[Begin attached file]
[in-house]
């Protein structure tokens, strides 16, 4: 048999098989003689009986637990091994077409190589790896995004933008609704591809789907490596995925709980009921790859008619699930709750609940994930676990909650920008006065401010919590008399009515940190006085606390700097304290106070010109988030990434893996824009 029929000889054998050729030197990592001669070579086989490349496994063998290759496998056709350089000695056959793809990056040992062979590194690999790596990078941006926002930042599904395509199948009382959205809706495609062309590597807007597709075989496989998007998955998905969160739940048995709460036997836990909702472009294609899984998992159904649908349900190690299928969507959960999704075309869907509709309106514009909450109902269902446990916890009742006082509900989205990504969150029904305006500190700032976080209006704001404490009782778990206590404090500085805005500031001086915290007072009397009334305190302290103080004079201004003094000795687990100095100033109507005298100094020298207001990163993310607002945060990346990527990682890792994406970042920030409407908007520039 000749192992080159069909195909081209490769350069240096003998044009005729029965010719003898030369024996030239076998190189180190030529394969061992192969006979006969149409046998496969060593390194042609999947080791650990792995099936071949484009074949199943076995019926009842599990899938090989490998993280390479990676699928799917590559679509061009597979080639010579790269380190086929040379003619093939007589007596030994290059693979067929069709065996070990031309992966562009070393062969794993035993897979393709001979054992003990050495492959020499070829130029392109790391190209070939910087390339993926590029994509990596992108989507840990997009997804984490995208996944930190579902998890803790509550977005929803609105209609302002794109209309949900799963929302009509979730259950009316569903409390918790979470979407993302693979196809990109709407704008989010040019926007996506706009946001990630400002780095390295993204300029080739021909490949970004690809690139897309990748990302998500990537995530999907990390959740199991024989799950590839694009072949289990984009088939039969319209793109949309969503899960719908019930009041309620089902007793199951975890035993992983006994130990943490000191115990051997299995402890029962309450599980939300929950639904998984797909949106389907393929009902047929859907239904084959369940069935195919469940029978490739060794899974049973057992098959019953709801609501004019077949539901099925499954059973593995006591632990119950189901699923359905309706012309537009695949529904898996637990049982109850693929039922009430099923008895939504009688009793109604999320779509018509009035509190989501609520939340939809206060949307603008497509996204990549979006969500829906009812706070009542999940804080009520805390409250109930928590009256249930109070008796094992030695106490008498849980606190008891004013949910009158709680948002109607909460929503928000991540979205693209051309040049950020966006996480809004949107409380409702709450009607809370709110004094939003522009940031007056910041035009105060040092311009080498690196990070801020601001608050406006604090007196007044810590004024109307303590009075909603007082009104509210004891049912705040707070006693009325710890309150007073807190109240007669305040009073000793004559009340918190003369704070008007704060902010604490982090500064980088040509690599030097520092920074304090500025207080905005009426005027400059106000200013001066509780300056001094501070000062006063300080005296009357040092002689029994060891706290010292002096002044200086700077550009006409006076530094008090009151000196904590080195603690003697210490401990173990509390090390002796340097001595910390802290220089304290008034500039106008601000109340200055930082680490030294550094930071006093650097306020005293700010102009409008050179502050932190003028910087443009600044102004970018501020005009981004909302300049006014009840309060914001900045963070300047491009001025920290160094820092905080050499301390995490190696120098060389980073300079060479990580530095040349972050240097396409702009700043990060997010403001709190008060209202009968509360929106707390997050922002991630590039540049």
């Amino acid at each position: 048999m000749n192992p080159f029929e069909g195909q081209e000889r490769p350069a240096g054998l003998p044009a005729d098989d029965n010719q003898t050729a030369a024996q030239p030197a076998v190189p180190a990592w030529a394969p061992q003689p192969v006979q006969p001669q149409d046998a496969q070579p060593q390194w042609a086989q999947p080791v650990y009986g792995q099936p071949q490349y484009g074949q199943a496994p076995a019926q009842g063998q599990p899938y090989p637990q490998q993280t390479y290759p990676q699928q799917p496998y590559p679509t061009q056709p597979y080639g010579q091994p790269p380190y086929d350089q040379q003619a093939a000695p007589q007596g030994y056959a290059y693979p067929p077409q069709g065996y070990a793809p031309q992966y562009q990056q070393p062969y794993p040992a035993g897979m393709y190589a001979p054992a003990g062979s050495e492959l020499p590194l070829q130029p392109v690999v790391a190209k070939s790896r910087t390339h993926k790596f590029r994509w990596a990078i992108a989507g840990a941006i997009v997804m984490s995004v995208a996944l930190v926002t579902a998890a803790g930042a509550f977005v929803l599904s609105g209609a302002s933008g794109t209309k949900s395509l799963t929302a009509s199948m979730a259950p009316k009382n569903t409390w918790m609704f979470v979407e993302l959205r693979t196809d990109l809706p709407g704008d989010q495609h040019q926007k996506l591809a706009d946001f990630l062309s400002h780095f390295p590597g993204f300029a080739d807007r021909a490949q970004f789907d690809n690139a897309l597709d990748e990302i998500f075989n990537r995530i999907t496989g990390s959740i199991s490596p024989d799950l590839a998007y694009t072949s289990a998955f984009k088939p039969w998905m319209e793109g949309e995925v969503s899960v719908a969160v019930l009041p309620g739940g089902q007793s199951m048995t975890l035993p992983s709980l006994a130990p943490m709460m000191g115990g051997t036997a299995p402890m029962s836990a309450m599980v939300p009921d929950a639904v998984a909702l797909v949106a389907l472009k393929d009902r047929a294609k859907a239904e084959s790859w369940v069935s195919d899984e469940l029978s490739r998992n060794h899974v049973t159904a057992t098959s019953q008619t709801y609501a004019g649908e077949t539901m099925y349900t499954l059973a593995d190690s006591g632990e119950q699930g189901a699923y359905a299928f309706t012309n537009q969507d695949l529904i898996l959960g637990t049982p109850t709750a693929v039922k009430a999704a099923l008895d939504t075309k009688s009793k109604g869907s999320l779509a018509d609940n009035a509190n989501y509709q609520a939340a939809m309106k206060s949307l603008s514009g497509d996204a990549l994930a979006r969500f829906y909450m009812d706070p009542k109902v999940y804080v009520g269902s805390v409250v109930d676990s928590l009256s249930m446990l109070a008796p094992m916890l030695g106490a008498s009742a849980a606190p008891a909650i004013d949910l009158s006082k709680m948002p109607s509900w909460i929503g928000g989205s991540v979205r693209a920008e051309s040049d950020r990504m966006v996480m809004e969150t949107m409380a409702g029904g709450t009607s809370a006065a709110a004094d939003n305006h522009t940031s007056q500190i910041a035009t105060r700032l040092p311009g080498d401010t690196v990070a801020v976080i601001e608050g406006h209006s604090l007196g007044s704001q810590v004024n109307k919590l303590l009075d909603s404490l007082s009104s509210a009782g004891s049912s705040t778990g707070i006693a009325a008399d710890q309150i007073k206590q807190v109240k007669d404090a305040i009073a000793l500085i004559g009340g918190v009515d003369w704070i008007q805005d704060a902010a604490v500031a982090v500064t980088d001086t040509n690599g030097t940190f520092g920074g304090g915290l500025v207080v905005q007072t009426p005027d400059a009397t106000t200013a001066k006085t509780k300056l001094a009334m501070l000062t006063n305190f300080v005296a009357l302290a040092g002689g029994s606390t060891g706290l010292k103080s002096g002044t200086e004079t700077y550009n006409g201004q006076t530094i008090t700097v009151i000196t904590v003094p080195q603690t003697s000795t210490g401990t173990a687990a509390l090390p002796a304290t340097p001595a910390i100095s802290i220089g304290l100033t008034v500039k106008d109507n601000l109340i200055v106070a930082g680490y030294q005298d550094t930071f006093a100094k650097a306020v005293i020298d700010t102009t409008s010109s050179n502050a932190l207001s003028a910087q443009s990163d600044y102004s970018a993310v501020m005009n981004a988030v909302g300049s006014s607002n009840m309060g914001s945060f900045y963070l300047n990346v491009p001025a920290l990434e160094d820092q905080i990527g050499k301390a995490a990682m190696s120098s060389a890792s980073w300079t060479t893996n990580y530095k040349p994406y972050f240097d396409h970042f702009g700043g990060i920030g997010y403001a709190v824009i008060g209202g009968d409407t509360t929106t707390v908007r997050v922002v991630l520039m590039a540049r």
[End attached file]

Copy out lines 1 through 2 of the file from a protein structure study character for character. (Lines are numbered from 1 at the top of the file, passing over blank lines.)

[in-house]
């Protein structure tokens, strides 16, 4: 048999098989003689009986637990091994077409190589790896995004933008609704591809789907490596995925709980009921790859008619699930709750609940994930676990909650920008006065401010919590008399009515940190006085606390700097304290106070010109988030990434893996824009 029929000889054998050729030197990592001669070579086989490349496994063998290759496998056709350089000695056959793809990056040992062979590194690999790596990078941006926002930042599904395509199948009382959205809706495609062309590597807007597709075989496989998007998955998905969160739940048995709460036997836990909702472009294609899984998992159904649908349900190690299928969507959960999704075309869907509709309106514009909450109902269902446990916890009742006082509900989205990504969150029904305006500190700032976080209006704001404490009782778990206590404090500085805005500031001086915290007072009397009334305190302290103080004079201004003094000795687990100095100033109507005298100094020298207001990163993310607002945060990346990527990682890792994406970042920030409407908007520039 000749192992080159069909195909081209490769350069240096003998044009005729029965010719003898030369024996030239076998190189180190030529394969061992192969006979006969149409046998496969060593390194042609999947080791650990792995099936071949484009074949199943076995019926009842599990899938090989490998993280390479990676699928799917590559679509061009597979080639010579790269380190086929040379003619093939007589007596030994290059693979067929069709065996070990031309992966562009070393062969794993035993897979393709001979054992003990050495492959020499070829130029392109790391190209070939910087390339993926590029994509990596992108989507840990997009997804984490995208996944930190579902998890803790509550977005929803609105209609302002794109209309949900799963929302009509979730259950009316569903409390918790979470979407993302693979196809990109709407704008989010040019926007996506706009946001990630400002780095390295993204300029080739021909490949970004690809690139897309990748990302998500990537995530999907990390959740199991024989799950590839694009072949289990984009088939039969319209793109949309969503899960719908019930009041309620089902007793199951975890035993992983006994130990943490000191115990051997299995402890029962309450599980939300929950639904998984797909949106389907393929009902047929859907239904084959369940069935195919469940029978490739060794899974049973057992098959019953709801609501004019077949539901099925499954059973593995006591632990119950189901699923359905309706012309537009695949529904898996637990049982109850693929039922009430099923008895939504009688009793109604999320779509018509009035509190989501609520939340939809206060949307603008497509996204990549979006969500829906009812706070009542999940804080009520805390409250109930928590009256249930109070008796094992030695106490008498849980606190008891004013949910009158709680948002109607909460929503928000991540979205693209051309040049950020966006996480809004949107409380409702709450009607809370709110004094939003522009940031007056910041035009105060040092311009080498690196990070801020601001608050406006604090007196007044810590004024109307303590009075909603007082009104509210004891049912705040707070006693009325710890309150007073807190109240007669305040009073000793004559009340918190003369704070008007704060902010604490982090500064980088040509690599030097520092920074304090500025207080905005009426005027400059106000200013001066509780300056001094501070000062006063300080005296009357040092002689029994060891706290010292002096002044200086700077550009006409006076530094008090009151000196904590080195603690003697210490401990173990509390090390002796340097001595910390802290220089304290008034500039106008601000109340200055930082680490030294550094930071006093650097306020005293700010102009409008050179502050932190003028910087443009600044102004970018501020005009981004909302300049006014009840309060914001900045963070300047491009001025920290160094820092905080050499301390995490190696120098060389980073300079060479990580530095040349972050240097396409702009700043990060997010403001709190008060209202009968509360929106707390997050922002991630590039540049």